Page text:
Showing posts with label handicrafts. Show all posts
Showing posts with label handicrafts. Show all posts

Tuesday, July 7, 2015

Tuesday's Folklore Photo: Birch Brooms In Our Midst

Today’s Tuesday Folklore photos are of Mr. Joshua Young demonstrating how to “run” a birch broom. Last Thursday afternoon after a successful first interview for the radio show/podcast Living Heritage with Christine Legrow, Dale and I took a trip to Mount Pearl to talk with a gentleman who grew up in Grey River on the South-West Coast of Newfoundland near Burgeo. Mr. Young learned how to make birch brooms from his family members and continues to teach his grandchildren how to make the brooms today.
Mr. Young explained the different between white and red birch trees and how to find the right piece of wood to carve into a broom. While explaining and discussing broom making Mr. Young made a small birch broom in under an hour as a simple example of how to make a birch broom. He sent us back to the office with the sample he made as well as one of his larger brooms which he wasn’t completely satisfied with due to the crook in the handle. The broom now hangs on the wall in our office and is the first thing you see when you step inside.
Mr. Young also makes model wooden boats and explained his process of crafting and painting these as well. It was an excellent afternoon and I hope I am able to join Dale when he goes back in August for a more hands on demonstration of broom making.


Wednesday, April 30, 2014

Videos on Mi'kmaw basket making

Photo: A round spruce root basket with diamond wrapped ears made by Anthony White of Bay St. George. Constructed c1960.

I got a call today, from a woman in St. George's looking for information on where she could find a copy of a video called "Making Spruce Root Baskets." The video was made in 1981 by the Memorial University of Newfoundland "Traces" project. This video focuses on Mik'maw spruce root basket making, in particular basket maker Anthony White. The video shows White collecting spruce roots, peeling and splitting the roots, collecting wild raisin and finally weaving the basket.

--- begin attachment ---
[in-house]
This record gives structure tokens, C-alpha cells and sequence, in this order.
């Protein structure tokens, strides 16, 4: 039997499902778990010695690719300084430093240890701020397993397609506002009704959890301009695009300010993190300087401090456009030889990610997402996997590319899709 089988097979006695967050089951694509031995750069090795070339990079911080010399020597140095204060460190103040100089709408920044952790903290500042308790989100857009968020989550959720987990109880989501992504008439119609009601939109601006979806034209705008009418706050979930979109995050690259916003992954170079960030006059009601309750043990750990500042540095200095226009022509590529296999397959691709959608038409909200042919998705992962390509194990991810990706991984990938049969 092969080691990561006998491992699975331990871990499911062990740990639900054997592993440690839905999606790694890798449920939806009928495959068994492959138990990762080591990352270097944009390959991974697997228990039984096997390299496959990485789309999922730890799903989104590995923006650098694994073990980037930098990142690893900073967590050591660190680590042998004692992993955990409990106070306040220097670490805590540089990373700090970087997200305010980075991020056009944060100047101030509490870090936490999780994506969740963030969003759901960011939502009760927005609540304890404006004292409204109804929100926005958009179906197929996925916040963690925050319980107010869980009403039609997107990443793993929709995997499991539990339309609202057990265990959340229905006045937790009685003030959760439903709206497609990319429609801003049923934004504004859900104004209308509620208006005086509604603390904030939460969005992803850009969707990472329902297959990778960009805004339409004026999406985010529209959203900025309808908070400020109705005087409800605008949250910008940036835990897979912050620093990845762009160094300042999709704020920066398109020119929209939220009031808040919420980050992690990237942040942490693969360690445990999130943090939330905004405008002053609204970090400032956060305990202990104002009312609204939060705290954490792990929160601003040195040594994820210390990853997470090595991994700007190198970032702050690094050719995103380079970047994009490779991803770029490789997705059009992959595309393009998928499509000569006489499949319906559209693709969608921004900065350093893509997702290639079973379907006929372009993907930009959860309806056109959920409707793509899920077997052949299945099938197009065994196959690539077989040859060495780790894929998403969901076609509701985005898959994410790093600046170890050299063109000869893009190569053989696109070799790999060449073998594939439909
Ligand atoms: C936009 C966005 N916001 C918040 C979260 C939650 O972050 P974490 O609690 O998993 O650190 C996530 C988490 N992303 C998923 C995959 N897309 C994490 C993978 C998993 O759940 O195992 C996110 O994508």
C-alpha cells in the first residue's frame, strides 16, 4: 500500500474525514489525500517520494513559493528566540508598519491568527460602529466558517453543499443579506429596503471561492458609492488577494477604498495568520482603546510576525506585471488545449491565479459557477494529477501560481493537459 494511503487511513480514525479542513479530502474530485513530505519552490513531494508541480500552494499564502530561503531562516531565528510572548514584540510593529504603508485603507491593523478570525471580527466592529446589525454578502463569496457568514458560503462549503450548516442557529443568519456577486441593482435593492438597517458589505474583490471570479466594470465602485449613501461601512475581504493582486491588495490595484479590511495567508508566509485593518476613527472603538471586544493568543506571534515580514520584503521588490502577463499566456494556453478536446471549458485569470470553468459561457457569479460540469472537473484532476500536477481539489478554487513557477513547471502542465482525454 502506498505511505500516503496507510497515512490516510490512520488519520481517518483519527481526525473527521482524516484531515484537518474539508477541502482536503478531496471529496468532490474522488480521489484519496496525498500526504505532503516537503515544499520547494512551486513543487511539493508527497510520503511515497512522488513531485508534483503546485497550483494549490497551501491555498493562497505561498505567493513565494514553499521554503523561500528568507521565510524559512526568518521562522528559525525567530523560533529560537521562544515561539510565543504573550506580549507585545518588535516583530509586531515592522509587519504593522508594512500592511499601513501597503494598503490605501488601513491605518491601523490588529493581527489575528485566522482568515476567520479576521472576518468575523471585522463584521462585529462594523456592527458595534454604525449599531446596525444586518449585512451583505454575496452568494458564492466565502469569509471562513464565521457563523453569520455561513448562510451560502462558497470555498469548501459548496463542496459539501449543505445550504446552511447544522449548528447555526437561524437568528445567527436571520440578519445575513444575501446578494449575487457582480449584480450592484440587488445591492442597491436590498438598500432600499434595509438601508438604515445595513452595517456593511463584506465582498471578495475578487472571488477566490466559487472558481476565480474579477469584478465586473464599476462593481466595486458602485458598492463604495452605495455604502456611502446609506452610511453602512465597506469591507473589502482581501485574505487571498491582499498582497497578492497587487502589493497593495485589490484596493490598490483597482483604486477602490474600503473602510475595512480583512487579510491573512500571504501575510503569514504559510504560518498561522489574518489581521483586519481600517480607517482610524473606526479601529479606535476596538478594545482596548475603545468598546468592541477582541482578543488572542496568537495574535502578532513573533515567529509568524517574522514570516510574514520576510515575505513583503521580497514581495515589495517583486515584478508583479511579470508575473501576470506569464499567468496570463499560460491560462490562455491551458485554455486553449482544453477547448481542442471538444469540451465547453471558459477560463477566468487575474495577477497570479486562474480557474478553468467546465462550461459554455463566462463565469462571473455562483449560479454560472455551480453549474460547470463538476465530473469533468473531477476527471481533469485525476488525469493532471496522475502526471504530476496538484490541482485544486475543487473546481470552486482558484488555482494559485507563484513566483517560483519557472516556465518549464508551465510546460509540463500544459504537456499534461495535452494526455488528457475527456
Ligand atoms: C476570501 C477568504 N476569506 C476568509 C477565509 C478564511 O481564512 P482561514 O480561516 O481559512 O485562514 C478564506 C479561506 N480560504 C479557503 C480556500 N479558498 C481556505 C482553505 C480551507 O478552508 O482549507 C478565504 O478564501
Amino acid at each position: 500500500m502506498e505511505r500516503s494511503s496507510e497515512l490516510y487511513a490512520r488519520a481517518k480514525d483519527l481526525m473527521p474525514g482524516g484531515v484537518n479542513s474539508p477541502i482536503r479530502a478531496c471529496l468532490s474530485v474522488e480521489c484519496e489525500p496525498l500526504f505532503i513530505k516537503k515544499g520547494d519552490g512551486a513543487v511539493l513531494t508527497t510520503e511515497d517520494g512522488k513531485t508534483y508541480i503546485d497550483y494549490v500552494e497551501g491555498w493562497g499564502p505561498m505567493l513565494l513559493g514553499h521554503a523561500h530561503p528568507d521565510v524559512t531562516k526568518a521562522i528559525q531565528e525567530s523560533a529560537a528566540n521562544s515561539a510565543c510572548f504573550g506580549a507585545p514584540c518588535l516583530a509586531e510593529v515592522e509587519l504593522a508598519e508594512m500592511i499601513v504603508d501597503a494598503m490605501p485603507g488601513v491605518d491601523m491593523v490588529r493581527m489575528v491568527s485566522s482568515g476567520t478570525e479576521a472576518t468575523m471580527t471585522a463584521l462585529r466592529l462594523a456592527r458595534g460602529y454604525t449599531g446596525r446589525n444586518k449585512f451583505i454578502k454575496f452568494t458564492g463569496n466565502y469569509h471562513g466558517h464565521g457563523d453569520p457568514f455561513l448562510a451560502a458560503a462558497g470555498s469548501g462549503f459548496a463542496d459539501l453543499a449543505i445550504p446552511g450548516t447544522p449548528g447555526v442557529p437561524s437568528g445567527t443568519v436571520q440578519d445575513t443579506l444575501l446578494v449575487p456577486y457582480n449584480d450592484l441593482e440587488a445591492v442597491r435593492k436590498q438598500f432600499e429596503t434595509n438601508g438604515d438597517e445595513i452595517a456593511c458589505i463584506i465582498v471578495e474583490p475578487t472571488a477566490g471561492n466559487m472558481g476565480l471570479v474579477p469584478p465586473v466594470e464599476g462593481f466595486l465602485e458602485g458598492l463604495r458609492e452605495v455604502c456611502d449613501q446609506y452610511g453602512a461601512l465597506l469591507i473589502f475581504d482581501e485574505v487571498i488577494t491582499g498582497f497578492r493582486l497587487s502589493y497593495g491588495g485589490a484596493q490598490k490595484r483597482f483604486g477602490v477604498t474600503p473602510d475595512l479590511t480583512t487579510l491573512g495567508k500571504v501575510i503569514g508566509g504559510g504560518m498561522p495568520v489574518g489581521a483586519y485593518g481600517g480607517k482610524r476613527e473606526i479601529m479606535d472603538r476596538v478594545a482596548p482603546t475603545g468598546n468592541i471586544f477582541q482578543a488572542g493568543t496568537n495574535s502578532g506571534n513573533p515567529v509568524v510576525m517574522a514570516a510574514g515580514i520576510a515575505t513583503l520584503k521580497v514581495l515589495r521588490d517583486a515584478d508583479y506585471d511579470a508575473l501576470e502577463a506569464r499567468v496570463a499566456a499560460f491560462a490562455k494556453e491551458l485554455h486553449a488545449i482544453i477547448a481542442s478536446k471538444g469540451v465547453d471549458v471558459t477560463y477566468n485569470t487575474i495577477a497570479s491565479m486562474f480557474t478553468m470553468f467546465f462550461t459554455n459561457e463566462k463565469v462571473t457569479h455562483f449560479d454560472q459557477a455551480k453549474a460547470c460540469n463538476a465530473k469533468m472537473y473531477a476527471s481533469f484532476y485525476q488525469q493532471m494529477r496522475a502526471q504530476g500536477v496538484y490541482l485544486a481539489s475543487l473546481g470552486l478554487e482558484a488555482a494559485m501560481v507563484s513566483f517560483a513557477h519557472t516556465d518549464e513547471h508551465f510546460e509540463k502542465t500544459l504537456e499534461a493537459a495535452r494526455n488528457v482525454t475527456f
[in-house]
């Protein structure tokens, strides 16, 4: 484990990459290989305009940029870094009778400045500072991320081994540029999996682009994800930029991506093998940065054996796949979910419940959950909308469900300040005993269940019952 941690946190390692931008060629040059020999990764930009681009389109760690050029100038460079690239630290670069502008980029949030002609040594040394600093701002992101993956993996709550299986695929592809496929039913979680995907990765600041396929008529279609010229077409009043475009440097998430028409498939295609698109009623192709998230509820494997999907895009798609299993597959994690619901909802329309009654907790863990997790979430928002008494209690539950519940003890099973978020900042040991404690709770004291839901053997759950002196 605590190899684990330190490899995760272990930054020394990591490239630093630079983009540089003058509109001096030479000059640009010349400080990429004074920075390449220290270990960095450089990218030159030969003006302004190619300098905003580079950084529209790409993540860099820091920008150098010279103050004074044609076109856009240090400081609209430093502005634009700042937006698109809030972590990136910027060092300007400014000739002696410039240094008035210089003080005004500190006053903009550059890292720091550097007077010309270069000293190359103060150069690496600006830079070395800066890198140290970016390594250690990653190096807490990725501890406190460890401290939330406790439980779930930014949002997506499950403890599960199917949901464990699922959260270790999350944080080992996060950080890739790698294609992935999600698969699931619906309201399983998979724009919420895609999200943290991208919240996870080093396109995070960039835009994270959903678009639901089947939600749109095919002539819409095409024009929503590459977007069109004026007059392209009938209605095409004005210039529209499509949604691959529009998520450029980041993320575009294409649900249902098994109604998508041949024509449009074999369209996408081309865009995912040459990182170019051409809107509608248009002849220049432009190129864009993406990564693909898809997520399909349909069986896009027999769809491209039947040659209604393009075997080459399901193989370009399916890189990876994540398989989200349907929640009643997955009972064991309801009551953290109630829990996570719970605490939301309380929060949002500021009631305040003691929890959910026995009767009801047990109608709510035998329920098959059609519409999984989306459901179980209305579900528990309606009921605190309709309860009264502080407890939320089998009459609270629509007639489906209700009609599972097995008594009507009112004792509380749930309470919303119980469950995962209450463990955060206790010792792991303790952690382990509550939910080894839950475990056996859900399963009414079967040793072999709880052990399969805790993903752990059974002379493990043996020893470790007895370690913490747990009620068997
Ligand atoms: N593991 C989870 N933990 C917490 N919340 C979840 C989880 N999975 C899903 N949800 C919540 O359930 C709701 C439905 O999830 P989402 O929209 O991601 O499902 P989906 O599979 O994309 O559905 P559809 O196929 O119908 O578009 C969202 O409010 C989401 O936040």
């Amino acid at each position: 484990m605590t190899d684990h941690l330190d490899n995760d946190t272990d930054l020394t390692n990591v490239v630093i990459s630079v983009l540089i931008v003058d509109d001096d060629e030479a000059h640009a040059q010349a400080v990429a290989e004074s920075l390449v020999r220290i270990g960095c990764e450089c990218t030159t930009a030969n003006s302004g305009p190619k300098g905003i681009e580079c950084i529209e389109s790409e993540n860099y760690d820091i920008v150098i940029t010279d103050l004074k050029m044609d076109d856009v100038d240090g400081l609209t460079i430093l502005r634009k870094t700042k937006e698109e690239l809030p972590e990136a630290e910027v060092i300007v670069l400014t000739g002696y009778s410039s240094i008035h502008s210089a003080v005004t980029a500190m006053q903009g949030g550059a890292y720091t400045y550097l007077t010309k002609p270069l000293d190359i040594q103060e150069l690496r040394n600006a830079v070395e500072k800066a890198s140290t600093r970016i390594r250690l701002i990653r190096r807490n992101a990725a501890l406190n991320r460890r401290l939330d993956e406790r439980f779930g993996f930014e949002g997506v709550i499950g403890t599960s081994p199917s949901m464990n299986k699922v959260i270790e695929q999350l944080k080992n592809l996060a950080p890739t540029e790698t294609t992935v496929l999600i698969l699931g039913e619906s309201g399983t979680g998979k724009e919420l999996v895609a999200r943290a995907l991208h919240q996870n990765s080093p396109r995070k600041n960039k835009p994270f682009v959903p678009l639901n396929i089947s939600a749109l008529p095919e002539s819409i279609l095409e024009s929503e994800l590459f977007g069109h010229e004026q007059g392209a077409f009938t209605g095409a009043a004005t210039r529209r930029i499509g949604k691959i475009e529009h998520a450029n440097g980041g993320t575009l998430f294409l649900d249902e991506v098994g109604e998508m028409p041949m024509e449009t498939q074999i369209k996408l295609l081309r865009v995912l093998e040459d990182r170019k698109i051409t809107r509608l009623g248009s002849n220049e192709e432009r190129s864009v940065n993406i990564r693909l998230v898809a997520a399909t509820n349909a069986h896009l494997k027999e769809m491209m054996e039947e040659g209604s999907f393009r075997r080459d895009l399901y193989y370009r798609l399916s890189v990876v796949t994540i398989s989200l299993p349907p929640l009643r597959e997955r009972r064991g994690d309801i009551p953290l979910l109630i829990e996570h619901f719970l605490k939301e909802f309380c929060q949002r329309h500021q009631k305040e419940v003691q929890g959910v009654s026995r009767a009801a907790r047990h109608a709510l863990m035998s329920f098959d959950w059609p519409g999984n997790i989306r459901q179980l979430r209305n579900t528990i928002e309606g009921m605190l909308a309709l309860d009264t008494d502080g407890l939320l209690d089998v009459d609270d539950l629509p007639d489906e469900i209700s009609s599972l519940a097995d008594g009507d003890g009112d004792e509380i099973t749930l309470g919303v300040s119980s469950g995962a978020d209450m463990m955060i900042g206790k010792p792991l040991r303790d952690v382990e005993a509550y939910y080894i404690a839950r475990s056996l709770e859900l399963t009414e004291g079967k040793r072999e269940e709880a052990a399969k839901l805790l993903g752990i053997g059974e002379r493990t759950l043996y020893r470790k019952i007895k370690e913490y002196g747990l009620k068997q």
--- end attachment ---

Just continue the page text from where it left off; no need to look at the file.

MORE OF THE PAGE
That video is on Memorial University's Digital Archive Initiative, here.

Another video we came across while doing research on Mik'maw basket making is this one, featuring Cape Breton elder Rita Smith, which we posted with permission of her family. It shows the process of ash basket making, which was a type of basket made in the Maritime provinces, and then traded by Mik'maw basket sellers, who travelled from community to community by train in Newfoundland.

Tuesday, April 30, 2013

The heritage of craft and traditional art

In the April-May edition of the Intangible Cultural Heritage Update for Newfoundland and Labrador, we pay tribute to our traditional craftspeople, artisans, and trades workers. We give an introduction to our "Talking Shop: Metalworking" presentation organized in cooperation with The Rooms; Heritage Foundation of Newfoundland and Labrador board member Doug Wells shares his father's memories of tanning nets in Muddy Hole; Amanda-Marie Hillyard brings us news on the Deer Lake Heritage Project and the work they are doing to collect local oral histories; Lisa Wilson interviews the 106-year-old carpenter Cecil Greenland in Spaniard's Bay, and Nicole Penney writes about the tradition of lumberwoods carving in Newfoundland.

Contributors: Dale Jarvis, Doug Wells, Amanda-Marie Hillyard, Lisa Wilson, and Nicole Penney.

You can download the newsletter in pdf format from:
(look for the PDF link on the left side of the page)

Photo: Mr. Cecil Greenland, by Lisa Wilson

Thursday, April 11, 2013

How to Make a Pillow Top Frame

A few days ago in the ICH Office we tried our hands at making a small pillow top frame. The plan is to use the smaller frames in workshops, particularly with younger kids. It currently takes about 4 hours to complete a pillow top on the large frame. Using the small frame, the pillow top can be completed in about 2.5 hours, making this activity much more accessible. 

Our small frame turned out well and the end result is a cute little pillow top, with very fluffy pom poms, that can be used as a trivet or table topper. Several of these mini pillow tops could be sewn together to make a blanket.  

After receiving a few requests, I decided to put together this step-by-step guide for making your very own pillow top frame.


  • 8 pieces of wood measuring 8" long, 1-1/4" wide and 3/4" thick
  • wood glue
  • clamps
  • 24 x 2" nails 
  • 12 x 1-1/4" wood screws 
  • power drill
  • hammer
  • ruler
  • pencil

Step One: 

Take four pieces of wood and arrange to form a square. Add a layer of  wood glue and  place the other four pieces on top.

Step Two: 

Using the drill, insert screws into the end of each piece of wood, as seen in the picture below. Before this step you may need to clamp the pieces together and put aside while the glue sets. 


Step Three:

Using a ruler and pencil, draw a line down the middle of each side of the frame, lengthwise. Then along this line, mark off, in even spaces, where you will hammer in your nails. Space the nails about 1 inch apart. 

Step Four: 

Drill holes in each of these markers to make it easier to hammer in the nails. Hammer 6 nails into each side. Make sure they are even. Leave about half the nail sticking out of the frame. 

Once all the nails are all hammered in you can start weaving!

Here's the finished product! : )

If you have any questions about how to make your frame or are interested in having us put off a pillow top workshop in your community, feel free to get in touch with Nicole at (709) 739-1892 ex. 6 or via email at